The programs of continuing education need to pay more attention to today's findings in the research on learning processes. This includes the insight that students are subjects of their own learning processes and that teachers and students learn together and from each other. The choice of topics should emphasizes three main points: 1.) development of strengths and intensified reflection on practice, 2.) development of specialized fields, 3.) deliberation and reassurance. During the consultation, the special significance of the first and third point became obvious. Continuing education requires an atmosphere where the participants are at ease to encounter each other with their questions and problems and to communicate eye to eye. International cooperation offers a special opportunity because it opens spaces of encounter without fixation on particular roles and ascriptions (e.g. gender, social background, confession, status). The perspective from outside promotes self-perception and a differentiated look at one's own individual and professional fields.


Enhanced networking is important among those protestant institutions and actors of continuing education whose work is based on the principle of solidarity. An internet platform should be established on the website of CPCE; it should be interactive and should document examples of good practice and reports of experiences, among others. Participation in the national programs of continuing education should generally be open to pastors from other countries, in case of need by sponsoring a partnership. Programs of continuing education across countries, which have been successfully developed in some neighboring churches, deserve further expansion; they deepen the community of churches in the various European regions. A European Summer College for pastors is desirable, which should be funded and conducted annually by one of the member churches of CPCE. The prospect was mentioned that such a Summer College might be held at the occasion of the 45th anniversary of the passing of the Leuenberg Agreement in 2018, organized on the Leuenberg by the Swiss member churches.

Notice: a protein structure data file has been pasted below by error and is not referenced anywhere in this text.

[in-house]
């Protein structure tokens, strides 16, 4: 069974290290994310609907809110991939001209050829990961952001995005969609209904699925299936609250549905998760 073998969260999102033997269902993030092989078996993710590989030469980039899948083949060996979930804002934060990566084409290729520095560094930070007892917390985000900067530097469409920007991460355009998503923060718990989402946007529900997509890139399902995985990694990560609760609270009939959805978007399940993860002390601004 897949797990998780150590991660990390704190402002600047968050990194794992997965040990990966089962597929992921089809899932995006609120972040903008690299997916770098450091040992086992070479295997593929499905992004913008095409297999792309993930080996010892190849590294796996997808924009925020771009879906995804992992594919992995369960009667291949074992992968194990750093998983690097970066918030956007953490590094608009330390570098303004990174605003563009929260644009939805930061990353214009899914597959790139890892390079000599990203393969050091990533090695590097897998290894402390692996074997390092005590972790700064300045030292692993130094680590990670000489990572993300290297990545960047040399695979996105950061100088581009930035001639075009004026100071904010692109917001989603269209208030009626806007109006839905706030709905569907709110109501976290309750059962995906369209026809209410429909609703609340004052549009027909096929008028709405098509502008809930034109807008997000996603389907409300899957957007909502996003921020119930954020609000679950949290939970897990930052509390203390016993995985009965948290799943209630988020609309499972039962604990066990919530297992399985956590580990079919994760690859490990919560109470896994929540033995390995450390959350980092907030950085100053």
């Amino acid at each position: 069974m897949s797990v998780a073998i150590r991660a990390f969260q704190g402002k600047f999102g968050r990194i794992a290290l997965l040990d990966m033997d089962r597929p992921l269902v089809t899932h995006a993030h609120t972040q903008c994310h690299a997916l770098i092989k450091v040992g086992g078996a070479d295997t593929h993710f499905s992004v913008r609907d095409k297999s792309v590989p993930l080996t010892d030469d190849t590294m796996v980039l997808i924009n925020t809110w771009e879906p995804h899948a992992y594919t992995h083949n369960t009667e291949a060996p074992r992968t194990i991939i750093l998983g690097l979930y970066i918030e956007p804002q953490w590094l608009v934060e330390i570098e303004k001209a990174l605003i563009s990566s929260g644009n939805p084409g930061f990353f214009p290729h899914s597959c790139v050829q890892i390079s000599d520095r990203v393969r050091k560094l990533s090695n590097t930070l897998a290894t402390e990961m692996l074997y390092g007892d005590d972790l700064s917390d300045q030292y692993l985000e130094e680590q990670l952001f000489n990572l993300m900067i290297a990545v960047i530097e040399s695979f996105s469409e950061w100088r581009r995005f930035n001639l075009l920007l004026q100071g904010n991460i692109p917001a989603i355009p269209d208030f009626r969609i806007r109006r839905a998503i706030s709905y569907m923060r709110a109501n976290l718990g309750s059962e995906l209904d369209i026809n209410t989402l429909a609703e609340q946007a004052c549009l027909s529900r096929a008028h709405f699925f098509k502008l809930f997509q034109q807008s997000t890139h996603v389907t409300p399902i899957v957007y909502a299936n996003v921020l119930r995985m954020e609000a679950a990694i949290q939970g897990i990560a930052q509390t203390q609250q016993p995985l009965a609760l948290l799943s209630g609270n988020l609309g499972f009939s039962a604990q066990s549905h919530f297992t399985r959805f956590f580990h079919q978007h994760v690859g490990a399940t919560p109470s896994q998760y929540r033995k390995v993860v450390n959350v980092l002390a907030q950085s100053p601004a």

On the basis of the results gained in this consultation, a working group called by the Council of CPCE will write a more extensive text on the topic of this consultation which will further elaborate and specify more concretely the perspectives of good continuing education in theology. The text shall contain a taking stock, an understanding about some fundamental principles as well as concrete recommendations. In the course of the year 2016 it shall be sent to the member churches of CPCE for comments and, after final corrections by the working group, shall be presented to the General Assembly of CPCE in 2018 for adoption.


The participants suggested that the discussion process on questions of continuing education of pastors, opened in Strasbourg, should be continued at the appropriate time, and they favoured a Europe-wide exchange of actors in the continuing education of pastors, both at a conference- and working-level.


Strasbourg, 15 November 2015